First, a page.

What if an engineering solution involves manipulating the entire planet? There are certainly some design and deployment challenges there, yet there are engineers who are thinking globally. Geoengineering involves deliberately manipulating the Earth's environment through the addition or subtraction of structures or substances. Besides carbon sequestration, other strategies suggested to counteract the effect of greenhouse gases include the installation of space mirrors, adding aerosols to the atmosphere, cloud seeding, and enriching the oceans with iron. All geoengineering solutions need to consider unexpected side effects impacting other parts of the Earth system. For this reason, planetary-scale geoengineering is still controversial. NASA scientist Claire Parkinson (2010) notes:
Earth's system is really complicated, and scientists have not yet gotten a full handle on it, even though we've made wonderful progress in the last few decades, with all sorts of new tools, like satellite technology, ice core drilling, deep sea core drilling, and computer models that are allowing us to do wonderful things in terms of modeling aspects of the climate system. None of these tools is perfected to the point where we really can be sure about what's going to happen in the future. We just don't know enough yet. As time goes on, I could certainly see that more geoengineering schemes could come into play that would be logical to do. But in general, I would say we have to be really, really careful, in terms of thinking through the possible consequences of these schemes.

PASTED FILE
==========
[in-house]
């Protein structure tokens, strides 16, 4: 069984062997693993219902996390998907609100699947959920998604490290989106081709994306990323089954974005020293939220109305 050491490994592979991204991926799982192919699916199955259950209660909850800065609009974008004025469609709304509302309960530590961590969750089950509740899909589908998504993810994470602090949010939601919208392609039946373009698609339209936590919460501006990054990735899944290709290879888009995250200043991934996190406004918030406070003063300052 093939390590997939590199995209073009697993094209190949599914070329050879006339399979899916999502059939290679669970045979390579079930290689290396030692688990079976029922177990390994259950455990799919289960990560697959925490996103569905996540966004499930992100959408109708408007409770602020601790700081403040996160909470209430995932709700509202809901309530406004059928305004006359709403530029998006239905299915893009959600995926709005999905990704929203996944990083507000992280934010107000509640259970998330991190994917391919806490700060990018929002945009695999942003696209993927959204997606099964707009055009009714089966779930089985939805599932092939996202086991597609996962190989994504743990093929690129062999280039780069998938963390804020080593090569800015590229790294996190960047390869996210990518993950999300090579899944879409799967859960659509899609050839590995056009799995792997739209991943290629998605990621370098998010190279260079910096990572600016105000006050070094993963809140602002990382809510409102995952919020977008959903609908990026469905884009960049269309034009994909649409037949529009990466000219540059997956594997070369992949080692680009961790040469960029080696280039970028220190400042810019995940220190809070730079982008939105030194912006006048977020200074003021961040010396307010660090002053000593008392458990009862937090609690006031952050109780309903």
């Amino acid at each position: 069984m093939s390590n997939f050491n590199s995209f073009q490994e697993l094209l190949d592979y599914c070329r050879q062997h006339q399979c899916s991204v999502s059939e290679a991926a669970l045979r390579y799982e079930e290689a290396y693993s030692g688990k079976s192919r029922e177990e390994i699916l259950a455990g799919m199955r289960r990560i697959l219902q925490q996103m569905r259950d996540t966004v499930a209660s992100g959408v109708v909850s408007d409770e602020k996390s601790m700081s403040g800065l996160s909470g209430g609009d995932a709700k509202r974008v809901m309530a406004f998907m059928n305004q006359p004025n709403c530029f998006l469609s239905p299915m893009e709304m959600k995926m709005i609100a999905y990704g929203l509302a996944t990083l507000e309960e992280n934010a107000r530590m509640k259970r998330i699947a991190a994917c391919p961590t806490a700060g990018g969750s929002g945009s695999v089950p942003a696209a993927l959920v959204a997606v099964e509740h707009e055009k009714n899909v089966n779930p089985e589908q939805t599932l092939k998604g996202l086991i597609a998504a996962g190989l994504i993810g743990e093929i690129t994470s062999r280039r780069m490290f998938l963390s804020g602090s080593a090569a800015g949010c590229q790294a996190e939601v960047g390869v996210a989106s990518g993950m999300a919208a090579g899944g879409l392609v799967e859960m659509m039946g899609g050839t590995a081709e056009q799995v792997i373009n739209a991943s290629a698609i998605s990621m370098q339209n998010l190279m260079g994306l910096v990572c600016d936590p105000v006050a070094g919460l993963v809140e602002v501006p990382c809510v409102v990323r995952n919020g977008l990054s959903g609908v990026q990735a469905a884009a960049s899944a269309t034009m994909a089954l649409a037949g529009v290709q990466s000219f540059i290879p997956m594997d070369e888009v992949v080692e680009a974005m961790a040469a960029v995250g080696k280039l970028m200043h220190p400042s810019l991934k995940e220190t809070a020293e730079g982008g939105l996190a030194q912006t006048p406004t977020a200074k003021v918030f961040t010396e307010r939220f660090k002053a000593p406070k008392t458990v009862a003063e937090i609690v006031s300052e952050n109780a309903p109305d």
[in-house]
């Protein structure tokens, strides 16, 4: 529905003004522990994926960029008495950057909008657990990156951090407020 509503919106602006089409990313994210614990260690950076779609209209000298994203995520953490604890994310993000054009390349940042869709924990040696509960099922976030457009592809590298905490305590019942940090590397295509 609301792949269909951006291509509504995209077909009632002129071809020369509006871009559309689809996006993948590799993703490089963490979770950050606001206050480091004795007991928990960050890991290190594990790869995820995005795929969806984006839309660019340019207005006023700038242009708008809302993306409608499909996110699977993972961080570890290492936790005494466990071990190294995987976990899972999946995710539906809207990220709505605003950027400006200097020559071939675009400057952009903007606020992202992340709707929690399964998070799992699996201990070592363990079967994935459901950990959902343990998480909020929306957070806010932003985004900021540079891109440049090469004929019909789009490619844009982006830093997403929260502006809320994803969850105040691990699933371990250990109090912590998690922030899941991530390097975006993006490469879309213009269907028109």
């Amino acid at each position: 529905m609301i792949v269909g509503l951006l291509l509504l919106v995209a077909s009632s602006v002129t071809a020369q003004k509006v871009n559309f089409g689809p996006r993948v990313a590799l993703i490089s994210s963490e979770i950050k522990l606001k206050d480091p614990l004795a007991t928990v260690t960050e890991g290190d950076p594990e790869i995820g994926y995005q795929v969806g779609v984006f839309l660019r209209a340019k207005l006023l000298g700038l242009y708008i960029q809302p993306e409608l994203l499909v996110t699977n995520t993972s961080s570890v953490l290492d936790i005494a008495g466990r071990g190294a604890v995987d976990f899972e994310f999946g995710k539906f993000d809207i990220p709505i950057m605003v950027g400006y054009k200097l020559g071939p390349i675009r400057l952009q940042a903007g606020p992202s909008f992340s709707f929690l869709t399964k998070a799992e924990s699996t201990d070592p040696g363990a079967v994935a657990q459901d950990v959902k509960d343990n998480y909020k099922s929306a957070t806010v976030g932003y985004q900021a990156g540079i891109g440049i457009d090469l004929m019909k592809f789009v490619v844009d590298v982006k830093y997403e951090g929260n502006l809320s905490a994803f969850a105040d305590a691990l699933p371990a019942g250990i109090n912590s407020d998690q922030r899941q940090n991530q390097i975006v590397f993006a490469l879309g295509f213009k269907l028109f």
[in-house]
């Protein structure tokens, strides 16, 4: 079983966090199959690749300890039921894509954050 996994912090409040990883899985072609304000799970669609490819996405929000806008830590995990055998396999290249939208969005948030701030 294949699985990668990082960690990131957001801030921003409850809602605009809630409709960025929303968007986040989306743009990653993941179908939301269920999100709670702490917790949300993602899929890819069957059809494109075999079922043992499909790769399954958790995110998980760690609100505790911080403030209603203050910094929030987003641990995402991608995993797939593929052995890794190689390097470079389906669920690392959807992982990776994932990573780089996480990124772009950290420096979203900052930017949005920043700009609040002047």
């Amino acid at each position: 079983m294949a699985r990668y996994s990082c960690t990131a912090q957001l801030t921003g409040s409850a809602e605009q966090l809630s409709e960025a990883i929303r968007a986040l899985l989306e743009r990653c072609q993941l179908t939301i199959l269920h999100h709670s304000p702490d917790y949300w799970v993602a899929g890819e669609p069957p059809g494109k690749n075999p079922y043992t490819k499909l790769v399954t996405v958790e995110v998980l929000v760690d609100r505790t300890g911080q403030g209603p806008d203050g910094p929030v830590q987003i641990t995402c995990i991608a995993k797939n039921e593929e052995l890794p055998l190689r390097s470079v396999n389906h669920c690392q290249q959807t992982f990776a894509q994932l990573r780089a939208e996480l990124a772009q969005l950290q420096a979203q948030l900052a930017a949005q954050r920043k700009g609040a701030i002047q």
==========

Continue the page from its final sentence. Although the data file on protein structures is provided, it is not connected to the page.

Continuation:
Learn more about geoengineering by reading "Geoengineering - Why or Why Not?". As you read, consider why Alan Robock's lecture was said to “speak to both science and politics, with a bit of history added in.”
Next read about Claire Parkinson and her views on the pros and cons of geoengineering to combat climate change. You can also listen to the podcast associated with this article.
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